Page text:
Sunday, November 18, 2007

Around the Corner in Puerto Rico

November 16 2007 Friday - Boqueron to Cabo Rojo (~6 miles)

I know we’ve been cruising for 2+ years but today it felt like we were starting all over again. We love making short passages and today we only planned to go about 6 miles and anchor by the Cabo Rojo lighthouse. This is the far southwest corner of Puerto Rico.

We hauled up the anchor around 0630 and immediately set sail. Engine off and full sail. We are back on it. Only making 2-3 knots but who cares. We’re only going 6 miles today! Hot coffee and we are making our way very comfortably and quietly. As we sailed west and then south west and then south the east wind became more and more beamy. Nice. The wind also picked up. . . but not our speed. In the wind we were feeling (yeah our wind-o-meter is on the list of things that don’t work and we don’t care) should be making us go 6+ knots but we were barely making 5! I know, no hurry but that just tells me that I better look and probably try to clean the bottom when we get on anchor.

As we slowly motored into the big bay here it got shallow faster than we expected. This is something we are VERY cautions about. We circled around, probed here and probed there but it seemed like before we were anywhere near shore for some protection we were down to a meter of water under the keel. Maybe that’s ok and it stays like that for awhile. Maybe not. So we anchored out farther than we really intend to just to make breakfast and launch the dingy.

After scrambled eggs and potatoes we got in the dingy with our trusty lead line (a one kg mass from Maine East physics dept. Come and get it!) on a line with knots every 3 feet. We motored toward a prominent point on shore making sure to stay between it and the mother ship and sounding as we went. Yeah! We can go another 500 yards in maybe more and not hit bottom. We like getting this information via dingy! This is another great thing about early starts and short sails. You have time to be careful. You’re not tired and/or crabby after a long slog because that’s when mistakes are made.

Back to Enee we took her over the trail we had just blazed and set the hook with about a meter of water under the keel. The wind was from the south east but we had rollers coming in from sea from the south west so we rigged an anchor bridle as we did back at Rum Cay to point us into to the rollers. Helped a little.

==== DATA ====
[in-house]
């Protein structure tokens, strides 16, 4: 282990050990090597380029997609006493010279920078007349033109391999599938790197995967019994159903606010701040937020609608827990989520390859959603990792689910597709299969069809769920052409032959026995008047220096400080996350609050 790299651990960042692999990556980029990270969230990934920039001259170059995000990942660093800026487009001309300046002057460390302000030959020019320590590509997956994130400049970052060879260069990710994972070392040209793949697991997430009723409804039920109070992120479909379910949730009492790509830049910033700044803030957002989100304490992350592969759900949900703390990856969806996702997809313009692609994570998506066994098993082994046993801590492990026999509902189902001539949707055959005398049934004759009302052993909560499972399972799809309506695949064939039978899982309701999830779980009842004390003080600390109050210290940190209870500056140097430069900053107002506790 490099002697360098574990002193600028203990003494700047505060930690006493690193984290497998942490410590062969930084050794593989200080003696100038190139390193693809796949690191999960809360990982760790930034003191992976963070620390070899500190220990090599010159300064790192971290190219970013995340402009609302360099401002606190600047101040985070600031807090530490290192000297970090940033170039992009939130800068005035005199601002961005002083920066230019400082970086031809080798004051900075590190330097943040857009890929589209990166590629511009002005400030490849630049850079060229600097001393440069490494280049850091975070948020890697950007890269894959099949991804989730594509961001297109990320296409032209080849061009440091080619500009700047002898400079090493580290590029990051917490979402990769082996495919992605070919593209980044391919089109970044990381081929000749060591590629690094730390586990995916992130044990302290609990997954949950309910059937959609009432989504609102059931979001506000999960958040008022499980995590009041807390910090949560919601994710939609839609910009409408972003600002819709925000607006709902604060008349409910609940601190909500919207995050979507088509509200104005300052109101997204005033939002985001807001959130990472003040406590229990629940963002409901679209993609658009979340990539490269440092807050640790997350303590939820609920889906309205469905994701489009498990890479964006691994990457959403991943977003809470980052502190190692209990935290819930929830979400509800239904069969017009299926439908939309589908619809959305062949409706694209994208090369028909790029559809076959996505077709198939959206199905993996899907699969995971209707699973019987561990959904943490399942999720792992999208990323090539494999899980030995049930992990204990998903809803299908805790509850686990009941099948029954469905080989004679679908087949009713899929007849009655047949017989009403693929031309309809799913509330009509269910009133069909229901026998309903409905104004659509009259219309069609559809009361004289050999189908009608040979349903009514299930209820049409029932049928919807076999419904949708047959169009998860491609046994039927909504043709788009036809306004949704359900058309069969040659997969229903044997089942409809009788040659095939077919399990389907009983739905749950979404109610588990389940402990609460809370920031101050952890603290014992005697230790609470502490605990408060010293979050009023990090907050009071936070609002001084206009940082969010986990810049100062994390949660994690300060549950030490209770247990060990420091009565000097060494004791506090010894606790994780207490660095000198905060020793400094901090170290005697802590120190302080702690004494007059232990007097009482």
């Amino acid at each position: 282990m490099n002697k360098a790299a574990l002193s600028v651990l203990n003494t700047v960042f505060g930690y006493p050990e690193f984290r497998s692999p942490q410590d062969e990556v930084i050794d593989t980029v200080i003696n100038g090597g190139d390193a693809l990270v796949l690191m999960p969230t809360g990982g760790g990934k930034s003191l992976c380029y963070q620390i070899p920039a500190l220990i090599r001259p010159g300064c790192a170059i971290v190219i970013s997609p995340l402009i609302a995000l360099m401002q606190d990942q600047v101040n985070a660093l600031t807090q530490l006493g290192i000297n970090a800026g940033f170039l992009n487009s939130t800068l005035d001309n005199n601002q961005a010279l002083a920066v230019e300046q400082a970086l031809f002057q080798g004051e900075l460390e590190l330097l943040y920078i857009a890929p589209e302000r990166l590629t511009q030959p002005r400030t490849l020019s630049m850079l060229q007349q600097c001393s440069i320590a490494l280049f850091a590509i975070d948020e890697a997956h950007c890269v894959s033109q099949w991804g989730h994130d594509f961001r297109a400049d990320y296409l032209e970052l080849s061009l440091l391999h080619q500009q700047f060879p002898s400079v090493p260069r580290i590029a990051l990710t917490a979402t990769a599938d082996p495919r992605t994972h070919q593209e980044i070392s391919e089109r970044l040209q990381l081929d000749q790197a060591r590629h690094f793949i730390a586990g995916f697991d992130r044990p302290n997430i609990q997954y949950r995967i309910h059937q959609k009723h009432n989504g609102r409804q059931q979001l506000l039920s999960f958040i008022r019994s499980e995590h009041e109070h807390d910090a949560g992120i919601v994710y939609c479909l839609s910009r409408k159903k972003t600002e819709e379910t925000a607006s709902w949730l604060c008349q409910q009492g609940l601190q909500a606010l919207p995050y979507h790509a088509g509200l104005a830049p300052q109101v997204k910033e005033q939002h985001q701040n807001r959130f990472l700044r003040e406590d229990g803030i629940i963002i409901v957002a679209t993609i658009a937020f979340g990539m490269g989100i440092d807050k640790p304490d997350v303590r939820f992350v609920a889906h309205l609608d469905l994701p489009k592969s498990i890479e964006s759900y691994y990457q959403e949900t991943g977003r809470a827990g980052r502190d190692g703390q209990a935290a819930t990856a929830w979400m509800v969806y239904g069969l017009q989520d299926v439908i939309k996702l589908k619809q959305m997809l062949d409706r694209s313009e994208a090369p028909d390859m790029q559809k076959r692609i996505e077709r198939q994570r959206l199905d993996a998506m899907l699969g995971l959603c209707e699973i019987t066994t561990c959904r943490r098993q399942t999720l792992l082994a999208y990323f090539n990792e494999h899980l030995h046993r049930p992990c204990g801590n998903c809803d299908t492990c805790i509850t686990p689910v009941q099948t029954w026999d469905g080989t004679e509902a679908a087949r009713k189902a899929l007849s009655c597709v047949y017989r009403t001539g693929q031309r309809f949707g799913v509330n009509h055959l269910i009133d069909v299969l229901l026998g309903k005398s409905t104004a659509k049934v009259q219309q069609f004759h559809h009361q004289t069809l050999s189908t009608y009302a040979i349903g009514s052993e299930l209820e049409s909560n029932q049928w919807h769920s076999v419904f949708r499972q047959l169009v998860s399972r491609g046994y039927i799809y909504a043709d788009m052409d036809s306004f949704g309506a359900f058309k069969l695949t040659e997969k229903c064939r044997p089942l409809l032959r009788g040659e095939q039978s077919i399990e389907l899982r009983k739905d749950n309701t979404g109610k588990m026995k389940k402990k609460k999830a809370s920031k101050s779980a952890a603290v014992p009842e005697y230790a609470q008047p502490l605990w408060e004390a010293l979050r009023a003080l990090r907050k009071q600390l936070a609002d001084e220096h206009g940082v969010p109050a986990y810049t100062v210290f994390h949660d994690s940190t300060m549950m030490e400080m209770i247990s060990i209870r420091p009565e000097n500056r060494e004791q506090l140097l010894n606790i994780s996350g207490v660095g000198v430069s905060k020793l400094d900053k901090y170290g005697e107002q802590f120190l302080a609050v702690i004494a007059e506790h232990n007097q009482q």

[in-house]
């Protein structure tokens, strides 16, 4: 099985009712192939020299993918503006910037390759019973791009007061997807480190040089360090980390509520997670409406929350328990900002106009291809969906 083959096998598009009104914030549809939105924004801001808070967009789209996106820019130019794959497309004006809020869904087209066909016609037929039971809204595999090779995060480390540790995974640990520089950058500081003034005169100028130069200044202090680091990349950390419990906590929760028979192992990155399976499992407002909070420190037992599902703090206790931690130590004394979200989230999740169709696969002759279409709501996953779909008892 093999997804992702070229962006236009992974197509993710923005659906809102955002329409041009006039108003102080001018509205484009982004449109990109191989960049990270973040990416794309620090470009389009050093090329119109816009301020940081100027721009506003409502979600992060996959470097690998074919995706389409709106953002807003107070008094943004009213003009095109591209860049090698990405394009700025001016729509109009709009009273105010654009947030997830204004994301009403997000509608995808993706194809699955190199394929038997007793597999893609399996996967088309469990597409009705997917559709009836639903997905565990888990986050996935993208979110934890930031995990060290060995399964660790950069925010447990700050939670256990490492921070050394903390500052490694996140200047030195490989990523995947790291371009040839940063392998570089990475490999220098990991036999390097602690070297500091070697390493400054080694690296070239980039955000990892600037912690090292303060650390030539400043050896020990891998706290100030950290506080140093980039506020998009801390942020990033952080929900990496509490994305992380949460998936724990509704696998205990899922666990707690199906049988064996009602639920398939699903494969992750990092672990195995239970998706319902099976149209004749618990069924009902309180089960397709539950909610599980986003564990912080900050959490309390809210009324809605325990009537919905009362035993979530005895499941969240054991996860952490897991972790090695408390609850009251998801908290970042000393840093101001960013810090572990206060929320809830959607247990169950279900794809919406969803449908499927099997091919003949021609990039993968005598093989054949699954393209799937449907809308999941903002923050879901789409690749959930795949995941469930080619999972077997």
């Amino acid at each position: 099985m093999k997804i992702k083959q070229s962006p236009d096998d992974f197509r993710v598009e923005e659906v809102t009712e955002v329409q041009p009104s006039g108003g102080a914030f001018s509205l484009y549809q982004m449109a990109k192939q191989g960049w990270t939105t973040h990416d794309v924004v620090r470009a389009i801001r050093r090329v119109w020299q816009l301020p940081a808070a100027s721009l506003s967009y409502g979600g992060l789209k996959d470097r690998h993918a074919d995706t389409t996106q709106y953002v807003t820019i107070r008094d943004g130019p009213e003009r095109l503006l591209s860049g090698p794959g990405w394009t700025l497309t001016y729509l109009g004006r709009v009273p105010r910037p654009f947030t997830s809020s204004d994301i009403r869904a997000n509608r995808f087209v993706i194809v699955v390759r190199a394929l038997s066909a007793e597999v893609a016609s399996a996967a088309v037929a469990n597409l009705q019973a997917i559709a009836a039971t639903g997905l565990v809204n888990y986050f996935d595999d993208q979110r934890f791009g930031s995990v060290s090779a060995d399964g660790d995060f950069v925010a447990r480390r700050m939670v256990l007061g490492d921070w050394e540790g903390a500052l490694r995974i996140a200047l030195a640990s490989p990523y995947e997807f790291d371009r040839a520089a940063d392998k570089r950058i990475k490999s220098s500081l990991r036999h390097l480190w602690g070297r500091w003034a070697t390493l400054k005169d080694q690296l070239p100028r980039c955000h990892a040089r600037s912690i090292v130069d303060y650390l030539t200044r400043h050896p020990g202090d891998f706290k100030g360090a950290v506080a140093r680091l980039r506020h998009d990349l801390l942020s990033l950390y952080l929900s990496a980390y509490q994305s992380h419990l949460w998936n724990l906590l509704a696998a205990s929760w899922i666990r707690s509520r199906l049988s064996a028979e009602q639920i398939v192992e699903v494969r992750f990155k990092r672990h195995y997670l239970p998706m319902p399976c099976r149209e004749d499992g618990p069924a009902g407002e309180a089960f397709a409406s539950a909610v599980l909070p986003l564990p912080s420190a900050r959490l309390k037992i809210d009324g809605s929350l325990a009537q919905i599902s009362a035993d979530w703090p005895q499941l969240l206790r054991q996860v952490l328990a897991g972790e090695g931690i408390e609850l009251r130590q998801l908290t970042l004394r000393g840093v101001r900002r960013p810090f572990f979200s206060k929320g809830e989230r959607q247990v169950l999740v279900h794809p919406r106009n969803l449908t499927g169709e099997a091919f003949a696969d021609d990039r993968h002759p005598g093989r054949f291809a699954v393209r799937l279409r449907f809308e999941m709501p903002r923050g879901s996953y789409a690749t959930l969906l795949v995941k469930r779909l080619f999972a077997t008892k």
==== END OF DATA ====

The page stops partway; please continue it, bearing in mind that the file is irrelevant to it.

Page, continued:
Now for the bottom. Yeah it is covered in like a thin crusty layer of something. No barnacles (thankfully) but certainly a complete covering and that would definitely slow us down. Luckily it comes off easily with a brush. I spent an hour or so in the water doing what I could. Once you start you cloud up the water so much it is hard to tell what you are doing. I’m sure I’ve made an improvement and at the next anchorage I’ll try to do some more.

I love that we’re the only boat here. It is a wide open anchorage and, yeah, it’s too rolly for a long stay but it will be fine for one night. Tomorrow we go about 15 miles to La Parguera. We’ll be off at first light or even a little before. I wonder what that will be like.

Sailor Sue Says:
Enee pretty much sailed herself today. At least for the first part of our 6 mile trip. Very smooth sailing. As we got closer to the most southwestern tip of the island the winds did pick up quite a bit and we were heeled over some but still a nice sail. Only a few things found their way to the deck below because they weren’t stowed properly.

I took many many pictures. How many pictures can you have of sky and water, Scott asks. Never too many, I reply. We tacked our way into our anchorage and were good sailors all day, as Scott describes above.

Tonight just before dark we put the dingy motor and dingy up for the night and for the sail early tomorrow. It had been raining off and on most of the evening with very dark clouds to the north. Seems the north coast is getting lots of storms lately. The rain has ceased for now and it’s a very pleasant evening. We sit in the cockpit watching the revolving light from the lighthouse sweep over our boat on it’s 360 degree counterclockwise rotation.

I wonder if all lighthouse lights go in a counterclockwise direction. Maybe they do unless their in the southern hemisphere.

We are the only boat here. The moon peeks in and out of the haphazard clouds and gives us some moonshine on the water every once in a while. You can hear the waves wash against the shore in the distance. It’s quiet, creepy, and lovely at the same time. It’s nice to have the lighthouse nearby. Kind of like a night light to keep you company.

The sun has been down for a few hours and it’s got to be close to boaters’ midnight (9 p.m.) so that’s all for now from the sailing vessel Enee Marie.

November 17 - Saturday - Cabo Rojo to Parguera (~14 miles)

So last night Scott asked me if we had any kind of alarm clock on board. Our trusty travel alarm clock that worked like a charm for the past 10 years finally gave out. Hmmmm. What about that cell phone we bought last year back in Chicago? Sure enough it has an alarm and even though the service ran out long ago, the clock works. So Scott set the alarm. We wanted to get an early start, leaving just before dawn to be sure to arrive at our next anchorage well before any trade winds set in. No Problemo!

What time did you set it for anyway? He just smiled. Five? Four? Three? Hmmm 4:30. That should be early enough. We didn’t sleep much anyway because the anchorage at Cabo Rojo was a bit rolly - the kind of rolly where just when you thought it was calming down another major roller rolled the boat enough to roll you over in bed - well almost.